In February 2009, the Financial Regulator put a previous industry voluntary code on Mortgage Arrears on a statutory footing, amended some of the provisions and extended it to all lenders in the market including the new regulated retail credit firms. This new statutory Code includes a requirement that a lender must not commence enforcement of legal action on repossession of a borrower’s primary residence until at least six months from the time arrears first arose. This timeframe has been extended to 12 months by the Government for recapitalised banks.

The Code increases protections for consumers experiencing difficulties in meeting their mortgage payments and comes into effect as soon as the first mortgage repayment is missed.

The main provisions of the Code require lenders to:

  • communicate promptly and clearly with the borrower as soon as an arrears situation develops,
  • handle genuine arrears cases positively and sympathetically,
  • take into consideration the borrower’s overall indebtedness in establishing his/her ability to repay. This should include full details of household income and expenditure, as advised by the borrower,
  • explore various alternative repayment measures with the borrower,
  • refer the borrower to the local Money Advice and Budgeting Service or alternative, where appropriate,
  • desist from issuing a formal demand for the full amount due or for possession unless three repayments have been missed.

We require lenders to be flexible in their dealings with consumers in mortgage arrears. Even when legal proceedings have begun, lenders must endeavour to maintain contact with the consumer and, if an agreement can be reached, the lender must enter into repayment arrangements and put the legal proceedings on hold.

We believe this statutory Code is critical in our current environment. But there has been criticism that it does not go far enough and we welcome suggestions for improving the protections for consumers. We are preparing to review the Consumer Protection Code and we will also review the Code of Conduct on Mortgage Arrears in due course. We will consider carefully all the suggestions and issues raised to improve protections for consumers and we will make amendments where appropriate. We are currently carrying out an onsite inspection of arrears procedures and policies and we will publish our findings which will also feed into our policies in this area.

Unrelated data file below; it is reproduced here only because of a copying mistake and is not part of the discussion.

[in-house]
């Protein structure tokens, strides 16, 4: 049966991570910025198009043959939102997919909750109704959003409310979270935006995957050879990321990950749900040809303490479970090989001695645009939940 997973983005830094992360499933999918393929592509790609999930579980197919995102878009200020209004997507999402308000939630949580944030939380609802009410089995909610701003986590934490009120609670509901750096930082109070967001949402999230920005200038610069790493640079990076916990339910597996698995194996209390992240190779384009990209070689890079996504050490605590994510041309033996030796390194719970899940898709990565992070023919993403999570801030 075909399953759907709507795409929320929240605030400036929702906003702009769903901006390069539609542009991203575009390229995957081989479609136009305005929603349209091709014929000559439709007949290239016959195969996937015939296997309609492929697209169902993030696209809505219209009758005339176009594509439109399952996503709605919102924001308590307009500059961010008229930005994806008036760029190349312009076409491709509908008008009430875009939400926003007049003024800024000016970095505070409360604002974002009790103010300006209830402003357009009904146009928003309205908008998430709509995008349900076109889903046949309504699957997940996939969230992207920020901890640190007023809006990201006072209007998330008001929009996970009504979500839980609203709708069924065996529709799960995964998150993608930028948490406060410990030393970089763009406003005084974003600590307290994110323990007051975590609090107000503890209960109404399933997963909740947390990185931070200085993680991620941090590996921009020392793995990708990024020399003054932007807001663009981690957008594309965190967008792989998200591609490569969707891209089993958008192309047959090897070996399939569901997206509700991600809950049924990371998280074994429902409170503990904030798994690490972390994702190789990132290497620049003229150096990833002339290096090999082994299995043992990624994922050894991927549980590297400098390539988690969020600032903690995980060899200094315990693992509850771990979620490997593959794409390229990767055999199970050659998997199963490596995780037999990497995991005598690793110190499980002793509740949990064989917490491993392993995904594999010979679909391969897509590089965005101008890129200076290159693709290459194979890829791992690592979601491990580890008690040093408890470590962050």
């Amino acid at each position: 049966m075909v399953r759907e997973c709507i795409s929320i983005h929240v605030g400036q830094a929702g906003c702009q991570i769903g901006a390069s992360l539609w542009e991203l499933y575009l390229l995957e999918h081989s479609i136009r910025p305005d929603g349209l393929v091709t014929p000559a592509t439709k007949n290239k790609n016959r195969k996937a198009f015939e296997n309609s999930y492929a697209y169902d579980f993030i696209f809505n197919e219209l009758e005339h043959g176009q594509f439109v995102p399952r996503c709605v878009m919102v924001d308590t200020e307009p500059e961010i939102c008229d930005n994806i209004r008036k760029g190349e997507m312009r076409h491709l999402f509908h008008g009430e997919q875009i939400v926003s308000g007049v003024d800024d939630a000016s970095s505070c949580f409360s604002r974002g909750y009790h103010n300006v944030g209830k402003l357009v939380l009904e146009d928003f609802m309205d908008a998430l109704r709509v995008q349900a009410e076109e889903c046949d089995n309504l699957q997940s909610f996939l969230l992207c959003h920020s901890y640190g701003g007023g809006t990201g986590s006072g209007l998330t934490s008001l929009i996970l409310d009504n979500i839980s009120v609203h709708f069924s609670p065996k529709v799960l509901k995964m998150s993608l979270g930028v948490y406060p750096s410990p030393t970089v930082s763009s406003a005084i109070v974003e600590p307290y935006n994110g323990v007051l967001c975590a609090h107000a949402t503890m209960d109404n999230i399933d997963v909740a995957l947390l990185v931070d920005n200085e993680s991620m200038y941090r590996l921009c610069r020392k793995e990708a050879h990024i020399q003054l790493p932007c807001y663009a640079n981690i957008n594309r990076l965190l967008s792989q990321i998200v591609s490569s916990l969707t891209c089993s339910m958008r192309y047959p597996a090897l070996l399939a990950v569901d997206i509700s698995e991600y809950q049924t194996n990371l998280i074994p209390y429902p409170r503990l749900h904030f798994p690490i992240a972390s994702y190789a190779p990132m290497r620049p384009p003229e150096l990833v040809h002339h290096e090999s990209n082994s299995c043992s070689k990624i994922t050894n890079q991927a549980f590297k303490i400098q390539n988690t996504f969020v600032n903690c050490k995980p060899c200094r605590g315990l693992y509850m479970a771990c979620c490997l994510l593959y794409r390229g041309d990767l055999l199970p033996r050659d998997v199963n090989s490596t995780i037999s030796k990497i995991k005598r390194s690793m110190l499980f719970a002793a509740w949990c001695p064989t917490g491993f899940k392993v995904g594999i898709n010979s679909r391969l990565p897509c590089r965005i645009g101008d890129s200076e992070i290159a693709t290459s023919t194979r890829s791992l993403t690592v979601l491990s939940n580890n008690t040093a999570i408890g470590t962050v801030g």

One criticism of the Code was that it does not expressly require the regulated lender to engage constructively with a borrower, who though not actually in arrears, is aware that they are in danger of falling into arrears. I noted the suggestion in the Law Reform Commission consultation paper on Personal Debt Management and Debt Enforcement that the extension of the Code to ensure fair treatment of debtors in situations where an imminent default has not yet occurred should be considered.

Of course responsible lenders should always engage constructively with their customers, and, it is in their interests to engage where a customer brings a problem to their attention. In this regard we see as a positive development the recent statement of intent from the Irish Banking Federation whereby its members will not seek to initiate legal proceedings even after the statutory limits set out in our Code expire provided that the borrower positively engages with the lender and agrees a repayment plan which can be reviewed every 6 months. And our statutory Consumer Protection Code requires regulated firms to act honestly, fairly and professionally in the best interests of its customers and the integrity of the market.

I would like to let you know here today that the Financial Regulator has written to all lenders stating our expectations that not only should they deal with someone fairly when they are actually in arrears, but also when a borrower proactively seeks to move to prevent an arrears problem. We have made it clear that this is what we expect from regulated firms. In addition, we will re-examine this issue when we review the Code.

We noted the suggestion in your consultation paper that we should consider, in our review of the Code, the strengthening of the provision with regard to money advice for debtors in arrears by obliging mortgage lenders to refer them in all cases to money advisers. We strongly agree that referral for money advice at the earliest opportunity can prevent unnecessary legal proceedings. We believe our Code has set a precedent and lenders will refer debtors in arrears on their mortgage for guidance to his/her local MABS service or appropriate alternative. We note the criticism of our wording regarding referral, which called for referral “where the circumstances warrant it”.

I want to state clearly here that in circumstances where there are ongoing difficulties with repayment, and, in particular, if legal action is imminent, a referral to MABS is warranted and essential. No lender could reasonably claim that a case when a debtor faced court proceedings did not warrant a referral for money advice. However, we are of the view that there are circumstances where such a referral may not be warranted, such as when the consumer and the financial institution may be in a position to resolve the matter by agreement. However, we will, as I said, consider this area again in our review.